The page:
Author(s): Mo Willems
Gerald is careful. Piggie is not.Piggie cannot help smiling. Gerald can.Gerald worries so that Piggie does not have to. Gerald and Piggie are best friends. In My New Friend Is So Fun!, Piggie has found a new friend! But is Gerald ready to share?
Winner of Maryland Blue Crab Young Reader Award (Beginning Fiction) 2015. Commended for Cybils (Easy Readers) 2014.
PreS-Gr 1 What is friendship? Gerald reveals his pessimistic thoughts when he explores the "what ifs" as Snake tells him about their best friends' blissful discovery of each other. All is joy at first-Piggie and Brian Bat are perfect playmates, and the really fun time becomes a super-fun time. Unfortunately, Gerald becomes convinced that he and Snake are losing their best friends, and the resulting insecurities crowd out all positive thoughts: " We must do something! We must tell them to stop having fun!'" Piggie and Brian are even playing BEST FRIEND GAMES! Speech bubbles; clearly drawn, simple line drawings; and easily visible facial expressions all provide clues to the inner thoughts of these pals. Gerald worries, while Piggie channels his adventurous side and forges ahead. Another forte for the unlikely pair-text repetition and diversity of font emphasize an overblown situation with a simple solution that demonstrates trusted friendships are not easily erased. A must-buy for "Elephant & Piggie" fans. Mary Elam, Learning Media Services, Plano ISD, TX SLJ" Gerald and Snake stare down an introvert's worst fear when they suddenly realize that their best friends, Piggie and Brian Bat, are spending time together. At first, they are happy to find out that their friends have met, but soon they realize that friends as nice as Piggie and Brian might prefer new companions to old. As Gerald and Snake decide to put a stop to the fun they imagine the two having together, their anxiety is exacerbated by a misunderstanding about who's being referred to as a best friend. Fortunately, Piggie and Brian remain committed to their original buddies, and all ends well on the endpapers where Gerald, Snake, and Pigeon play their own game of drawing pictures of their best friends. Brian Bat's overly large, oval, sclera-less eyes are just a tad creepy, but his constant smile and expressive mirroring of Piggie assure readers that he is a worthy addition to the crew; the use of blushing as a charming visual indicator of bashful pride is particularly effective in this outing, too. Nervous friends will appreciate the book's reassuring point about trusting old loyalties and expanding one's friendship circle. Even amidst the repetition and the simplicity of controlled vocabulary, Willems manages to hit that singular moment where even the most restrained readers can't help but bark out a laugh (conduct an experiment with friends, and you'll find it), indicating that the rhythm of expectation and novelty are expertly manipulated, once again, to maximize cognitive growth in this early reader. KC BCCB" Gerald runs into Snake, and the two engage in casual conversation. As it happens, Piggie (Gerald's best friend, you remember) is hanging out with Brian Bat, Snake's best friend. At first, Gerald and Snake are pleased that such nice creatures are having fun, but in no time, the two work themselves up into a (rather typical) lather, worrying that Piggie and Brian will become best friends with each other, leaving Gerald and Snake behind. Of course, such worry is folly-all the while, Piggie and Brian are extolling the virtues of their current besties-and the story ends with everyone's social circle enhanced. All of the requisite Elephant and Piggie elements are here, with expressive type size, colored word balloons (which now include green and brown in addition to the traditional gray and pink), apoplectic bedlam, and warm resolution. Elephant and Piggie's many friends will welcome these two new characters into the fold. Thom Barthelmess Booklist Online" Can Gerald and Piggie's friendship withstand the friendly overtures of Brian Bat? When Snake informs Gerald that Piggie is playing with Brian Bat, he is at first complacent. Brian is "nice," he observes; Snake concurs-after all, he says, "Brian is my Best Friend!" Their mutual reflection that Piggie and Brian "must be having a super-duper fun time!" turns, however, to paranoia when they realize that if their best pals "are having that much fun together, then / maybe they do not need us" (that last is printed in teeny-tiny, utterly demoralized type). Gerald and Snake dash/slither to put an end to the fun. Their fears are confirmed when the two new buddies tell them they have "been playing BEST FRIEND GAMES!"-which, it turns out, means making drawings of their respective best friends, Gerald and Snake. Awww. While the buildup to the friends' confrontation is characteristically funny, there's a certain feeling of anticlimax to the story's resolution. How many young children, when playing with a new friend, are likely to spend their time thinking of the friends that they are not playing with? This is unfortunate, as the emotions that Gerald and Snake experience are realistic and profound, deserving of more than a platitudinous, unrealistic response. Everything that readers have come to love about the Elephant & Piggie books is present-masterful pacing, easy-to-follow, color-coded speech bubbles, hilarious body language-except an emotionally satisfying ending. (Early reader. 6-8) Kirkus" * "These books will easily take their place alongside Seuss and Eastman as classics in the beginning-reader genre."--The Bulletin (starred review) * "These masterful mini-dramas will delight and amuse easy-reader and picture-book audiences, alike."--School Library Journal (starred review) PRAISE FOR THE ELEPHANT & PIGGIE SERIES: * "Accessible, appealing, and full of authentic emotions about what makes friendships tick, these titles will put a contemporary shine on easy reader collections."--Booklist (starred review) PRAISE FOR THE ELEPHANT & PIGGIE SERIES: * "Accessible, appealing, and full of authentic emotions about what makes friendships tick, these titles will put a contemporary shine on easy reader collections." "Booklist (starred review)""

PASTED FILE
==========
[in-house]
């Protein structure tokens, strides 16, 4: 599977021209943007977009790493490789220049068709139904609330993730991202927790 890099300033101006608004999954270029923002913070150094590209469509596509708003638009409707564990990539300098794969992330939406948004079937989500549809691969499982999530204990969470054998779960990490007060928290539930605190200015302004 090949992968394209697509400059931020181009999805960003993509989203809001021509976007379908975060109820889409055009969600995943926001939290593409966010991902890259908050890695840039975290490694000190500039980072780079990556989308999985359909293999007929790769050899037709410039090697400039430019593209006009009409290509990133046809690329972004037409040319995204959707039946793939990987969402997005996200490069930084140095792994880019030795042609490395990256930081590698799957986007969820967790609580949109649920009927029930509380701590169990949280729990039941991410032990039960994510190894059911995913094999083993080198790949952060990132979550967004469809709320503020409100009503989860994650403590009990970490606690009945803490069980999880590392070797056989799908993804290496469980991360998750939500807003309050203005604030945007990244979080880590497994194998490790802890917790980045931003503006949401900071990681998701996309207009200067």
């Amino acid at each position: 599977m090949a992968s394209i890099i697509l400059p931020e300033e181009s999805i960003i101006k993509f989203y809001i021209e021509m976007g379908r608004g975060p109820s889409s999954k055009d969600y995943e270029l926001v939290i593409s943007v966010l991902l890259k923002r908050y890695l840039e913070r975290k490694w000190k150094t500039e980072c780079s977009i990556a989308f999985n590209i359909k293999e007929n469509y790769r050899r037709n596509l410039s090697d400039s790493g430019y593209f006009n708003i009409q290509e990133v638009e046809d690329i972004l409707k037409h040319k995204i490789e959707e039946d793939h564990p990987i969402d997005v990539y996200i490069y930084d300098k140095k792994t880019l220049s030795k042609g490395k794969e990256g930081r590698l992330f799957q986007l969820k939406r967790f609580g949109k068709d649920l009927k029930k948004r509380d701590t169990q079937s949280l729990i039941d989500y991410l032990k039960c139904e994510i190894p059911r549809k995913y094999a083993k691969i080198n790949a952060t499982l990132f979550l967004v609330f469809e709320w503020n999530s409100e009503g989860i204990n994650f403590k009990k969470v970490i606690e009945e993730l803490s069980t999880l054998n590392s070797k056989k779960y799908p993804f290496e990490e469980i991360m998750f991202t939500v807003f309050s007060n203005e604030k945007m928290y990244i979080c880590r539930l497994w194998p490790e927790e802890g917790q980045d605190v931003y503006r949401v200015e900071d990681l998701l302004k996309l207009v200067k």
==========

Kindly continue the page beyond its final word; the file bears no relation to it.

Mo Willems (www.pigeonpresents.com), a number one "New York Times "best-selling author and illustrator, has been awarded a Caldecott Honor on three occasions (for "Don't Let the Pigeon Drive the Bus!," "Knuffle Bunny: A Cautionary Tale," and "Knuffle Bunny Too: A Case of Mistaken Identity"). "Don't Let the Pigeon Drive the Bus!" was also an inaugural inductee into the Indies Choice Picture Book Hall of Fame. And his celebrated Elephant & Piggie early-reader series has been awarded the Theodor Seuss Geisel Medal on two occasions (for "There Is a Bird on Your Head! "and "Are You Ready to Play Outside?") as well as three Honors (for We Are in a Book!, I Broke My Trunk!, and Let's Go for a Drive!).Other favorites include "Naked Mole Rat Gets Dressed" and "City Dog, Country Frog," illustrated by Jon J Muth. Mo lives with his family in Massachusetts. See above.